Newer technologies such as drones and driverless vehicles prompted two wireless communications companies to propose small-area cell antennas on existing streetlights and utility poles in 16 locations in Scranton.

They expect demand from next-generation wireless systems and emerging technologies, including “internetworked” buildings, electronics and appliances called the “Internet of Things,” and environmental sensor networks.

The spate of “small cell” antennas targeting relatively small areas reflects a trend by wireless firms to improve their network capabilities, often in urban areas where demand can strain capacity and geography can present coverage challenges.

[more…]

Source: Scranton, Pa., ‘Small Cell’ Antennas Anticipate Needs of Increasingly Connected Communities

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Satellite

Satellite Operators and Broadband Entrants Vie for Primacy as FCC Debates the 12 GigaHertz Band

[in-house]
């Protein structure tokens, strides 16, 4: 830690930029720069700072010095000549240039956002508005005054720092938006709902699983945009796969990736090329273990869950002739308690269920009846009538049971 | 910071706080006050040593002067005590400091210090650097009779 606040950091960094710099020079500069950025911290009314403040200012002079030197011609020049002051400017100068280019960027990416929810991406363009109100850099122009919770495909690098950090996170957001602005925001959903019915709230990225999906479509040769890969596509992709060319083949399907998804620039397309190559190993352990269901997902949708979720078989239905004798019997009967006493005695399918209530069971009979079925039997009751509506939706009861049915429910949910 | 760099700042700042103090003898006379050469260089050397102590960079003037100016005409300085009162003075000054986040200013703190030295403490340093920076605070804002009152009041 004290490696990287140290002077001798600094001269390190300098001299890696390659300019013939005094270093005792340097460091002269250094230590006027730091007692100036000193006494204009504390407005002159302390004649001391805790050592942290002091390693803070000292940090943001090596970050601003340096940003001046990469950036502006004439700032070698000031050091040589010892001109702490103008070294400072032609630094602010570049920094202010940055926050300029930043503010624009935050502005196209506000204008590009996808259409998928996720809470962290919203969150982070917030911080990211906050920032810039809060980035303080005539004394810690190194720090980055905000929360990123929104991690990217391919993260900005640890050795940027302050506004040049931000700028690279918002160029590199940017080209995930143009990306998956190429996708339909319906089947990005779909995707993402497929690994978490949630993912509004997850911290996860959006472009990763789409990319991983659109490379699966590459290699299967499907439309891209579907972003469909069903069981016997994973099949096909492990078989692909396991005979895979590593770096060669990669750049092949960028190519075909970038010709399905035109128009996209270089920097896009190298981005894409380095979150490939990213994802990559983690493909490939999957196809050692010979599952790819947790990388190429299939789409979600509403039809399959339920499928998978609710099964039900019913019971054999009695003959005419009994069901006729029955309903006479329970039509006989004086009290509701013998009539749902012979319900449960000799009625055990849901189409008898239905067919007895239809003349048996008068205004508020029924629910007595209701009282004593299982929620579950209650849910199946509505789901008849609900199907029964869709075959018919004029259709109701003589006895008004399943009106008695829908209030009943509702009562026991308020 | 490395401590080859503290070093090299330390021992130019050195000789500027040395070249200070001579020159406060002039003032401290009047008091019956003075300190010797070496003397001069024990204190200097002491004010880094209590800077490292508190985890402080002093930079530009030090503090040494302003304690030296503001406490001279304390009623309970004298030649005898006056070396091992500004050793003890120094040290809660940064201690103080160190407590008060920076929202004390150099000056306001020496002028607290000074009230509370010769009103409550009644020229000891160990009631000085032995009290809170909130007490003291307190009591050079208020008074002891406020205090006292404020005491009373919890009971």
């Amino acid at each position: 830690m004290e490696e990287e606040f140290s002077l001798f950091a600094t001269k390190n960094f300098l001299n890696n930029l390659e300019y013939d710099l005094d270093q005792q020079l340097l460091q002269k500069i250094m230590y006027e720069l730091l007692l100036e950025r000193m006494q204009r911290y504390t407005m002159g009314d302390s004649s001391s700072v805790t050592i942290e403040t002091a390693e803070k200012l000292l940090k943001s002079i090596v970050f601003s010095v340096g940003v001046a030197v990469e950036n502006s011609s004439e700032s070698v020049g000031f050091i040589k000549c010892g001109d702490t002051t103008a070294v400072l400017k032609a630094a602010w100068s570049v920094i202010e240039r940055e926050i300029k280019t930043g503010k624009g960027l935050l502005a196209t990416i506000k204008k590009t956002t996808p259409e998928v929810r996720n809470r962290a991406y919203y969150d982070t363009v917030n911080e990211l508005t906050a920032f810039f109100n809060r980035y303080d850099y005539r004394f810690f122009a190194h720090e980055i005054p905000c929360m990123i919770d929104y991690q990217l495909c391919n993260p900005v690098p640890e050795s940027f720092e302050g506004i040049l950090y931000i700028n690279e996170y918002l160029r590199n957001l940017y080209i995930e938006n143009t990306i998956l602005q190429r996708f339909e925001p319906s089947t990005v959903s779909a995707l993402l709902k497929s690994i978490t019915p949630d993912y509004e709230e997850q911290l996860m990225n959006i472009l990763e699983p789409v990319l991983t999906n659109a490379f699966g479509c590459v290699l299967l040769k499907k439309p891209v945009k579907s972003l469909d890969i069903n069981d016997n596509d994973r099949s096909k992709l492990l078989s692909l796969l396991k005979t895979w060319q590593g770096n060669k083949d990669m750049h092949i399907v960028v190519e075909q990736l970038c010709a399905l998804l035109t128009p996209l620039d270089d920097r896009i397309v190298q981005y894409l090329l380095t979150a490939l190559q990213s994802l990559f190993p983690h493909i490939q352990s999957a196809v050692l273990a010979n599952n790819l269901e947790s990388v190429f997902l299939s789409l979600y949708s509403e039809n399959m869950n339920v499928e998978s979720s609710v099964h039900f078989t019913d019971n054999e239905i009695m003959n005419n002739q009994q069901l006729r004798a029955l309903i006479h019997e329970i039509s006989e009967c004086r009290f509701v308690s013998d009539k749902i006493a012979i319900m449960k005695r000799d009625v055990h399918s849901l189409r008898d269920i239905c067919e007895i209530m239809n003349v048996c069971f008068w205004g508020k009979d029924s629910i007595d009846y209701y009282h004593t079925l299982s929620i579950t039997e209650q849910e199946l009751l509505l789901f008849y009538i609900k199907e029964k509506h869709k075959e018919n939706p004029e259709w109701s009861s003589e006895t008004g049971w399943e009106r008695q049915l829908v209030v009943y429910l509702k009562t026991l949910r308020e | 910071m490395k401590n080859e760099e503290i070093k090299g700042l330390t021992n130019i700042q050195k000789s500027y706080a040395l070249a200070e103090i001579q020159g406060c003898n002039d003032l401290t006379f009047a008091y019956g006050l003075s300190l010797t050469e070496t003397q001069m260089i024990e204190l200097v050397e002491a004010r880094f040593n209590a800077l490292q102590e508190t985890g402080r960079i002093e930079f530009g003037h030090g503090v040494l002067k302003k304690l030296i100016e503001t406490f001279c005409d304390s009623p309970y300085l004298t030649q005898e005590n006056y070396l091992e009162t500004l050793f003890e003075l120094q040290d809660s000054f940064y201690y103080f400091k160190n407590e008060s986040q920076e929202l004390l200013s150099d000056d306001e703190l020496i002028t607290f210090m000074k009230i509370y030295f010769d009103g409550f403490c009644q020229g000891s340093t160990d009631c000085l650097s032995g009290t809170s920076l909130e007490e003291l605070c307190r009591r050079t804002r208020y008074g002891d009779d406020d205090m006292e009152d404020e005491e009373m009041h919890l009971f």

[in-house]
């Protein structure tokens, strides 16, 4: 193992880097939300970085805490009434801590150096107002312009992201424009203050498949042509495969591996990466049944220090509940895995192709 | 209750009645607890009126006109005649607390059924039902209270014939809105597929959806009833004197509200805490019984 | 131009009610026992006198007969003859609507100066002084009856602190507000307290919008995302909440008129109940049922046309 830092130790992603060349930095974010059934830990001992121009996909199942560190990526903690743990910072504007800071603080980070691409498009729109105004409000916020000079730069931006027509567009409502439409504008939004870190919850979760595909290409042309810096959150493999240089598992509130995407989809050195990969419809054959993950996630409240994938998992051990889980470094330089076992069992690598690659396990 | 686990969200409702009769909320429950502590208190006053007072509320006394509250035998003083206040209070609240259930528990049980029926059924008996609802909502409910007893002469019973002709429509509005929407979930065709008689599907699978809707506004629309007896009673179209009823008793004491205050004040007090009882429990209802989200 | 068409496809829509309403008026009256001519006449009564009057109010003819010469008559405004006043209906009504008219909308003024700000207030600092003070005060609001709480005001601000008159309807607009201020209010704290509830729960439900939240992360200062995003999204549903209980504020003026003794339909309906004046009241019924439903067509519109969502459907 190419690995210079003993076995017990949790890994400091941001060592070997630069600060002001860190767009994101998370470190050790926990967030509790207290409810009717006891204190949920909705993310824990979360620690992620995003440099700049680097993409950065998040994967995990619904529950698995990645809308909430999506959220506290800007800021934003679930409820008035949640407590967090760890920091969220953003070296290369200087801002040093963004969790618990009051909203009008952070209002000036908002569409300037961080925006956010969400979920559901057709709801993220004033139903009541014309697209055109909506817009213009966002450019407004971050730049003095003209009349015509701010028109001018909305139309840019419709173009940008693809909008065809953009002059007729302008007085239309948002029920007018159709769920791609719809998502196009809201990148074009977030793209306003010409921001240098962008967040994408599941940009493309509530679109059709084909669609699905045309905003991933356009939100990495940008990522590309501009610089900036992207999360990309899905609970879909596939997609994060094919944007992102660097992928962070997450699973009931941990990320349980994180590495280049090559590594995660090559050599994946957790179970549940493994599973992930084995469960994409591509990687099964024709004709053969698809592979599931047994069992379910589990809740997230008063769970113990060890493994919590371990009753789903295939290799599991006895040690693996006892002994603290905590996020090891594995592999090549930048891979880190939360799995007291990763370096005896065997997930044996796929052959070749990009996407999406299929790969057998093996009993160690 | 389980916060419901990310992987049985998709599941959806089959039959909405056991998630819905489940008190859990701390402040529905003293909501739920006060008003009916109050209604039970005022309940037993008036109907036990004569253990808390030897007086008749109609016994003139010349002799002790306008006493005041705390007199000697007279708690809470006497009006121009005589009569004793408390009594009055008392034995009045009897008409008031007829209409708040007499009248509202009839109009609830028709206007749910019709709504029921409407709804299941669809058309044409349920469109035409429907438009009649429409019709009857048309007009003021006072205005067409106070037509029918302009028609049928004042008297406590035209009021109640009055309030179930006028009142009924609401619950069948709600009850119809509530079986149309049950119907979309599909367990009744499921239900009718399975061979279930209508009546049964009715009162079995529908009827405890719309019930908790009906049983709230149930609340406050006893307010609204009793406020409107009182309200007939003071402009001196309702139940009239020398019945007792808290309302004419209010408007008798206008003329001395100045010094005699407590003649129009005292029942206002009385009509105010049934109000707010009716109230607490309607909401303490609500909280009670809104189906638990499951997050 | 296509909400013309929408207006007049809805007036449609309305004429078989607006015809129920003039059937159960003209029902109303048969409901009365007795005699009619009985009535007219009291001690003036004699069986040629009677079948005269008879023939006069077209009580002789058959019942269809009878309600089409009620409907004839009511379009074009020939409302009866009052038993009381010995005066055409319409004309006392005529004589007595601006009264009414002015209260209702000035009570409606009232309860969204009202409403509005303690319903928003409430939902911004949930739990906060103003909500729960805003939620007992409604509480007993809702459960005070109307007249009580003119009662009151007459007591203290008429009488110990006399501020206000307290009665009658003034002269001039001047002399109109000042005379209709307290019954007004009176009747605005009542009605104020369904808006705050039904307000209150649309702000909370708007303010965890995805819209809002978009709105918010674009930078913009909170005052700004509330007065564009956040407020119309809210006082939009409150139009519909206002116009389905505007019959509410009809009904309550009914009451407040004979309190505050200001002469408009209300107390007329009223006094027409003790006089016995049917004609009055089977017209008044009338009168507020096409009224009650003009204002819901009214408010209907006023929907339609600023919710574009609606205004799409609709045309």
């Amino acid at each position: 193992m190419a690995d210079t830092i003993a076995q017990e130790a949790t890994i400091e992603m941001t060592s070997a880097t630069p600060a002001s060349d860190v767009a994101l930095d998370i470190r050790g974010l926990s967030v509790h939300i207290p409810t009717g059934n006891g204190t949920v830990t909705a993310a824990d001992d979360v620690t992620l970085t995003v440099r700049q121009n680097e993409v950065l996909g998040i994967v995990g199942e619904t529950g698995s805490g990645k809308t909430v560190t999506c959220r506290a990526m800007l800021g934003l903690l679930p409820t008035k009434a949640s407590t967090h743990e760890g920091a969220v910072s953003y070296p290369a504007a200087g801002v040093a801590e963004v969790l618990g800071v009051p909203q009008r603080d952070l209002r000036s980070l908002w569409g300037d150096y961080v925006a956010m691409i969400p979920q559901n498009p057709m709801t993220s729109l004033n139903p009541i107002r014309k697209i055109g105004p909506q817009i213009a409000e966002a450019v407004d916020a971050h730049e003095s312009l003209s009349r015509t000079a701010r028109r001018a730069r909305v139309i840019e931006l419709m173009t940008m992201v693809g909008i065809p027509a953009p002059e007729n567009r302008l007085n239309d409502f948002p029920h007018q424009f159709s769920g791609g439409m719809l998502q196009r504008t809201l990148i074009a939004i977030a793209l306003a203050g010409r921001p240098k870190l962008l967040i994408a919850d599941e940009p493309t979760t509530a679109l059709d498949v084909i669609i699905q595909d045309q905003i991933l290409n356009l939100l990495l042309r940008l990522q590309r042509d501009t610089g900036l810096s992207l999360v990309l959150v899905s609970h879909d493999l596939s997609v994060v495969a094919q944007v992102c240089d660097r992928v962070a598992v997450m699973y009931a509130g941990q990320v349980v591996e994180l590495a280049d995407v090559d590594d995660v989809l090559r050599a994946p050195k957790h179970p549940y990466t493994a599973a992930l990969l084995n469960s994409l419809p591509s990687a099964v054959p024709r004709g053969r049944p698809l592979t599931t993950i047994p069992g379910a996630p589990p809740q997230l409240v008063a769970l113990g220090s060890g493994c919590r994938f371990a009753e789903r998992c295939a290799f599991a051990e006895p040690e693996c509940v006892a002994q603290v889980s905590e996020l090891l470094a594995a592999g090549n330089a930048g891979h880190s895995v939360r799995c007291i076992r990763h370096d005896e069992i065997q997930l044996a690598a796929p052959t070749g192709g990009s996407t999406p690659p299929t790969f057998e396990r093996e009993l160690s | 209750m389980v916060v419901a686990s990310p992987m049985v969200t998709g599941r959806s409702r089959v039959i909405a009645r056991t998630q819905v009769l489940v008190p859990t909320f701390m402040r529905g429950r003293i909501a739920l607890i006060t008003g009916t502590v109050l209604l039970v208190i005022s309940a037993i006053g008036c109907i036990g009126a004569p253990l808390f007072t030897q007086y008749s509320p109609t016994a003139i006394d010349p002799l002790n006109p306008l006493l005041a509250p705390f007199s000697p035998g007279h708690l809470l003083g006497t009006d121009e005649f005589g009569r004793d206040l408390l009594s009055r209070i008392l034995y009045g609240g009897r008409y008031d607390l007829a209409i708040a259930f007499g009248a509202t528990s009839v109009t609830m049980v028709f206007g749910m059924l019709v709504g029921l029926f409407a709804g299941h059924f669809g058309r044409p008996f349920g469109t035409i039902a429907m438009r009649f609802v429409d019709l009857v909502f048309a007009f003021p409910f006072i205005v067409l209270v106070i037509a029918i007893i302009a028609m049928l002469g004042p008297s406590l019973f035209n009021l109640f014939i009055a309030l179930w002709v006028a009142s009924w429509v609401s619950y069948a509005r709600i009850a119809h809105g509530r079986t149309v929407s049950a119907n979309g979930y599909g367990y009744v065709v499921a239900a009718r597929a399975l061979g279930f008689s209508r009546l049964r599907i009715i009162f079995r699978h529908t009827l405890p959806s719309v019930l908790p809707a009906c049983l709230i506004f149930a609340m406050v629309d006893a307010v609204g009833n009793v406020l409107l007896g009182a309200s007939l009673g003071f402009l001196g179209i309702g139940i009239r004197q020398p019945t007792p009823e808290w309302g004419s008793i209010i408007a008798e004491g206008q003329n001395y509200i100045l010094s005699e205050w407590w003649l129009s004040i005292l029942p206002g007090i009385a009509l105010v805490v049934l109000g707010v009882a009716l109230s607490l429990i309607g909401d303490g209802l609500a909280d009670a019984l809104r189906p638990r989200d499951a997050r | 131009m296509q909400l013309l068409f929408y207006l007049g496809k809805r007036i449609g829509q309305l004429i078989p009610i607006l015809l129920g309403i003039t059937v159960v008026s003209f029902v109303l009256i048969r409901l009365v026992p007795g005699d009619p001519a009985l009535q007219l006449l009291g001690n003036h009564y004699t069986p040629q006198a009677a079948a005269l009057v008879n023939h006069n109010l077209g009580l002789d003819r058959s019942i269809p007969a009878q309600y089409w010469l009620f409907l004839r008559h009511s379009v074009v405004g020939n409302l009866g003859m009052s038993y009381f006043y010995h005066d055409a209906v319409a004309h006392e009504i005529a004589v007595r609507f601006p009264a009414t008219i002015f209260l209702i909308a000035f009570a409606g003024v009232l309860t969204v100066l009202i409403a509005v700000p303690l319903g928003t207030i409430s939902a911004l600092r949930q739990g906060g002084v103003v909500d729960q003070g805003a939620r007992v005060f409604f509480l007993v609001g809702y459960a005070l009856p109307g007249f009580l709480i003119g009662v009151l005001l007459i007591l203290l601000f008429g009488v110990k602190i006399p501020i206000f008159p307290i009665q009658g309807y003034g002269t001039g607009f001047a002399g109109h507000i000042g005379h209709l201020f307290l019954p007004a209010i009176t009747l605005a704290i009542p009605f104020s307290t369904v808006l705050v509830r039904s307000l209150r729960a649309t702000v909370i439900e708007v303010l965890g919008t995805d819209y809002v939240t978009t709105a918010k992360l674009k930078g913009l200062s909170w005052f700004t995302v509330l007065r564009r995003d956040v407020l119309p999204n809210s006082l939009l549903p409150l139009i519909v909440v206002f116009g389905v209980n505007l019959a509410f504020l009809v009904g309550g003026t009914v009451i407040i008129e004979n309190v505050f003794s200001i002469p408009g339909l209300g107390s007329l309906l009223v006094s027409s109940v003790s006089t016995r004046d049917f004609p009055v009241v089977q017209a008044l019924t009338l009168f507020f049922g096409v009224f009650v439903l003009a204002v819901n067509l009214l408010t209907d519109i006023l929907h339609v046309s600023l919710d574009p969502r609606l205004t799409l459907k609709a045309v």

Will the 12 GHz band be opened for 5G uses or remain exclusively for satellite services?

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Visualization of spectrum from the Australian Department of Infrastructure

BROADBAND BREAKFAST INSIGHT: Small cell antennas and Distributed Antenna Systems are making a greater impact on local government decision-making. Frequently, wireless providers are seeking to install antennas on streetlights and other near-to-home locations in neighborhoods.

Scranton, Pennsylvania, ‘Small Cell’ Antennas Anticipate Needs of Increasingly Connected Communities | Wireless companies are becoming more useful with the growth of new technologies, and in Scranton, these wireless systems are in high demand, from the Times-Tribune

Newer technologies such as drones and driverless vehicles prompted two wireless communications companies to propose small-area cell antennas on existing streetlights and utility poles in 16 locations in Scranton.

They expect demand from next-generation wireless systems and emerging technologies, including “internetworked” buildings, electronics and appliances called the “Internet of Things,” and environmental sensor networks.

The spate of “small cell” antennas targeting relatively small areas reflects a trend by wireless firms to improve their network capabilities, often in urban areas where demand can strain capacity and geography can present coverage challenges.

[more…]

Source: Scranton, Pa., ‘Small Cell’ Antennas Anticipate Needs of Increasingly Connected Communities